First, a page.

The World Of Synnibarr
The World Of Synnibarr
OK, first off, let me note I have a few weird psychological issues with the World of Synnibarr, because I bought my copy (the first edition of the game, with the lion man cover) at an SF con in the early 90s where I a)had a migraine, and b)had my girlfriend of the time decide to spend all her time traipsing around with other people. Yes, I still nurture my two-decade old psychological scars. I hold on to my trivial emotional traumas the way other people hold on to their grandmother’s good china. (If your china is made in New Jersey, why isn’t it new jersey? And how can you have eyeglasses made of plastic? Shouldn’t they be eyeplastics? And that airplane food…)
So. Synnibarr. I will attempt to put my personal issues behind me, and review this San-loss inducing book fairly. No, seriously. No matter what my weird cross-associations may be with things, this game is wonked. I’ve referred many times to things that teeter on the edge of awesome and awful… this doesn’t teeter. Hell, it didn’t even fall off. It never got out of the pit of Awful to begin with.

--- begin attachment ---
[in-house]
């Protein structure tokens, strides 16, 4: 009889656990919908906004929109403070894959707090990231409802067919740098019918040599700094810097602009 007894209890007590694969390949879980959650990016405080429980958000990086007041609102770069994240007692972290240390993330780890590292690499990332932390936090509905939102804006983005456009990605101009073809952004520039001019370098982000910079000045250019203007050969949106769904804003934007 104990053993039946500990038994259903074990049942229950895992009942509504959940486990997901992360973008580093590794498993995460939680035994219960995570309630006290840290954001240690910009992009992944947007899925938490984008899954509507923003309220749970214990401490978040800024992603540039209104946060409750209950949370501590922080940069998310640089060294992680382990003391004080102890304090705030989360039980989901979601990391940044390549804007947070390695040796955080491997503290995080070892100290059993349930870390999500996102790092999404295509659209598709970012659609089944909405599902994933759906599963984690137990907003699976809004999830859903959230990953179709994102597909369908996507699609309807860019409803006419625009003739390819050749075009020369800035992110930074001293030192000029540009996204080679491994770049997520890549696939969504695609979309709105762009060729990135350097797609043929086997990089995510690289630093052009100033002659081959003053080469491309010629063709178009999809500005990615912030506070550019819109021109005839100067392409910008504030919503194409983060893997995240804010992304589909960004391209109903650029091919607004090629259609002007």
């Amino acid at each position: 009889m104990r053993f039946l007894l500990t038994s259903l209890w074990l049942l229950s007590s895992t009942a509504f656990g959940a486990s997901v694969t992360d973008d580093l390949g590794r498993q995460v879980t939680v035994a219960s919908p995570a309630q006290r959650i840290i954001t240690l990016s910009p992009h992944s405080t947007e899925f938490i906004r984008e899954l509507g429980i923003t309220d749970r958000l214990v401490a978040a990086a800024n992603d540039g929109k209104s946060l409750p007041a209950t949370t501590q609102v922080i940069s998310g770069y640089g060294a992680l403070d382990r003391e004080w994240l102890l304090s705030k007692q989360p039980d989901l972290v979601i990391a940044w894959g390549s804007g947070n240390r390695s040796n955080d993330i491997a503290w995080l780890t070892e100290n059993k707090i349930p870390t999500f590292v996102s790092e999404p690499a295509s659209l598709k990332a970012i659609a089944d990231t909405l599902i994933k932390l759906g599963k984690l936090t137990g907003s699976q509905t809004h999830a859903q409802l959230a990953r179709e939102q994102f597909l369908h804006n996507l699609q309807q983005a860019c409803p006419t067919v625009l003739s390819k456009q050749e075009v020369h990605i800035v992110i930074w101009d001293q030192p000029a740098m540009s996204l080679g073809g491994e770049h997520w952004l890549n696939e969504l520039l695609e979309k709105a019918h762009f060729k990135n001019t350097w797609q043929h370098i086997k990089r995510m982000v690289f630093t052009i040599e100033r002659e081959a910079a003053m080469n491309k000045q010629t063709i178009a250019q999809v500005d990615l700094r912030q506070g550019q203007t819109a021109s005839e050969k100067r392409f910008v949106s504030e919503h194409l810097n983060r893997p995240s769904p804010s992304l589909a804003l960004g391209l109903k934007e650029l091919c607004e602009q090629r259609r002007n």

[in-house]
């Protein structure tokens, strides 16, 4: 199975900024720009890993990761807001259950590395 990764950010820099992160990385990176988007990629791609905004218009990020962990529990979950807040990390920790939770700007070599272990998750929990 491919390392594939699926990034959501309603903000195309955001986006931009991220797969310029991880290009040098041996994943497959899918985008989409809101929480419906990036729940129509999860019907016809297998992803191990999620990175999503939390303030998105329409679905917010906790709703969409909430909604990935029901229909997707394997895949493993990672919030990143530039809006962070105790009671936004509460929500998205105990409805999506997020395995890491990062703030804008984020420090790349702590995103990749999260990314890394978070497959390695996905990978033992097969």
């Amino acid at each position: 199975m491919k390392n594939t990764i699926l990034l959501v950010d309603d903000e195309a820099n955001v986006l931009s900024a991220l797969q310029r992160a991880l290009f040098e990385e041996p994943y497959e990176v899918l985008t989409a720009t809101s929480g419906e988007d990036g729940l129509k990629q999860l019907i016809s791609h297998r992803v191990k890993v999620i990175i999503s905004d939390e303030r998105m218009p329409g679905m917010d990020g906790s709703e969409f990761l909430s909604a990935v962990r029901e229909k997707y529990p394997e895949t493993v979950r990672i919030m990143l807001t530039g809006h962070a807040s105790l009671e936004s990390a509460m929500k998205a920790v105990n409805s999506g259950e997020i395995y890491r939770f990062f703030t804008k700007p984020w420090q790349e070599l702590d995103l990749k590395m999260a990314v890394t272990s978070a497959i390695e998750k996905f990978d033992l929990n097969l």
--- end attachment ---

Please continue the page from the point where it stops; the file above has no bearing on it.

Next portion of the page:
Or…. so it appears merely from flipping through it, then trying to reconcile what I’ve read with any notion of a sane and ordered universe, or at least, a universe which was not actively malign. I haven’t tried to make a character with it, yet. Let’s see how it goes. Who knows? It might be better than it seems. Odin knows, it couldn’t be worse.
But First, Some Madness
Let’s start with the introduction. Here’s the opening words of the introduction. I am not making this up.
Hi. What you now have in your hands is a monster, over two inches of unmitigated fun.
You know, Raven, dude… it may be true size doesn’t matter, but, that’s still probably not the best thing to say in a makeout session.